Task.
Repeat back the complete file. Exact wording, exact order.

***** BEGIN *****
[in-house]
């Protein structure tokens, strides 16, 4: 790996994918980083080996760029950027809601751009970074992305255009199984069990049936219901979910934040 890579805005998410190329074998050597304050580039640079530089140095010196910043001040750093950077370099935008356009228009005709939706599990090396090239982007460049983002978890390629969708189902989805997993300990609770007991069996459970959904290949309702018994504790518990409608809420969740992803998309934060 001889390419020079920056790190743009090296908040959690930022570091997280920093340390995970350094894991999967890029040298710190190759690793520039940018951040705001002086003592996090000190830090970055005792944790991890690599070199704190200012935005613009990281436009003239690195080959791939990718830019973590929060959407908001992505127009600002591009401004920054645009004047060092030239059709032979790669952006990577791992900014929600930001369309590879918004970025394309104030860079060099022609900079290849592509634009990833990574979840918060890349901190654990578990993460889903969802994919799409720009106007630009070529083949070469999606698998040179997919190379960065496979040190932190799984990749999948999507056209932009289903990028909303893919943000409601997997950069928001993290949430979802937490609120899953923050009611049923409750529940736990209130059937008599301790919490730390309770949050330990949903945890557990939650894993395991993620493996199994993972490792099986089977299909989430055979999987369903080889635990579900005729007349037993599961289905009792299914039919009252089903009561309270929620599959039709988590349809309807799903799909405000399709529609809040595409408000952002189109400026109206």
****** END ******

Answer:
[in-house]
């Protein structure tokens, strides 16, 4: 790996994918980083080996760029950027809601751009970074992305255009199984069990049936219901979910934040 890579805005998410190329074998050597304050580039640079530089140095010196910043001040750093950077370099935008356009228009005709939706599990090396090239982007460049983002978890390629969708189902989805997993300990609770007991069996459970959904290949309702018994504790518990409608809420969740992803998309934060 001889390419020079920056790190743009090296908040959690930022570091997280920093340390995970350094894991999967890029040298710190190759690793520039940018951040705001002086003592996090000190830090970055005792944790991890690599070199704190200012935005613009990281436009003239690195080959791939990718830019973590929060959407908001992505127009600002591009401004920054645009004047060092030239059709032979790669952006990577791992900014929600930001369309590879918004970025394309104030860079060099022609900079290849592509634009990833990574979840918060890349901190654990578990993460889903969802994919799409720009106007630009070529083949070469999606698998040179997919190379960065496979040190932190799984990749999948999507056209932009289903990028909303893919943000409601997997950069928001993290949430979802937490609120899953923050009611049923409750529940736990209130059937008599301790919490730390309770949050330990949903945890557990939650894993395991993620493996199994993972490792099986089977299909989430055979999987369903080889635990579900005729007349037993599961289905009792299914039919009252089903009561309270929620599959039709988590349809309807799903799909405000399709529609809040595409408000952002189109400026109206």